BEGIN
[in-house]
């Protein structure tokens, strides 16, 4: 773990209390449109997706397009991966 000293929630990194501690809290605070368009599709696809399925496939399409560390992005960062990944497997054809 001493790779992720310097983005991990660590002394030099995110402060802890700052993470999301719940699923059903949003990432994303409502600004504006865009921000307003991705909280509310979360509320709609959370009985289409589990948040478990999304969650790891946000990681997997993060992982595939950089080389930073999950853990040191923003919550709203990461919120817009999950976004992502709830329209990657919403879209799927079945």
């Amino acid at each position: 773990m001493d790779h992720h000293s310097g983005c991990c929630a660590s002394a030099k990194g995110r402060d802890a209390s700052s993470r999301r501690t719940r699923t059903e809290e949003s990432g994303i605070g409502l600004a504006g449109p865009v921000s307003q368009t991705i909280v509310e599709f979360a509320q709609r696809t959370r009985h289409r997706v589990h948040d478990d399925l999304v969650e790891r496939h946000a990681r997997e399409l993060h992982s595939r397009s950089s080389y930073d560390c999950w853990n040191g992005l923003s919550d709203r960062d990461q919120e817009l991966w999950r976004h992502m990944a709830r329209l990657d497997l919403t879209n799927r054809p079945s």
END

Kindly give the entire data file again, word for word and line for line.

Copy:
[in-house]
């Protein structure tokens, strides 16, 4: 773990209390449109997706397009991966 000293929630990194501690809290605070368009599709696809399925496939399409560390992005960062990944497997054809 001493790779992720310097983005991990660590002394030099995110402060802890700052993470999301719940699923059903949003990432994303409502600004504006865009921000307003991705909280509310979360509320709609959370009985289409589990948040478990999304969650790891946000990681997997993060992982595939950089080389930073999950853990040191923003919550709203990461919120817009999950976004992502709830329209990657919403879209799927079945």
């Amino acid at each position: 773990m001493d790779h992720h000293s310097g983005c991990c929630a660590s002394a030099k990194g995110r402060d802890a209390s700052s993470r999301r501690t719940r699923t059903e809290e949003s990432g994303i605070g409502l600004a504006g449109p865009v921000s307003q368009t991705i909280v509310e599709f979360a509320q709609r696809t959370r009985h289409r997706v589990h948040d478990d399925l999304v969650e790891r496939h946000a990681r997997e399409l993060h992982s595939r397009s950089s080389y930073d560390c999950w853990n040191g992005l923003s919550d709203r960062d990461q919120e817009l991966w999950r976004h992502m990944a709830r329209l990657d497997l919403t879209n799927r054809p079945s």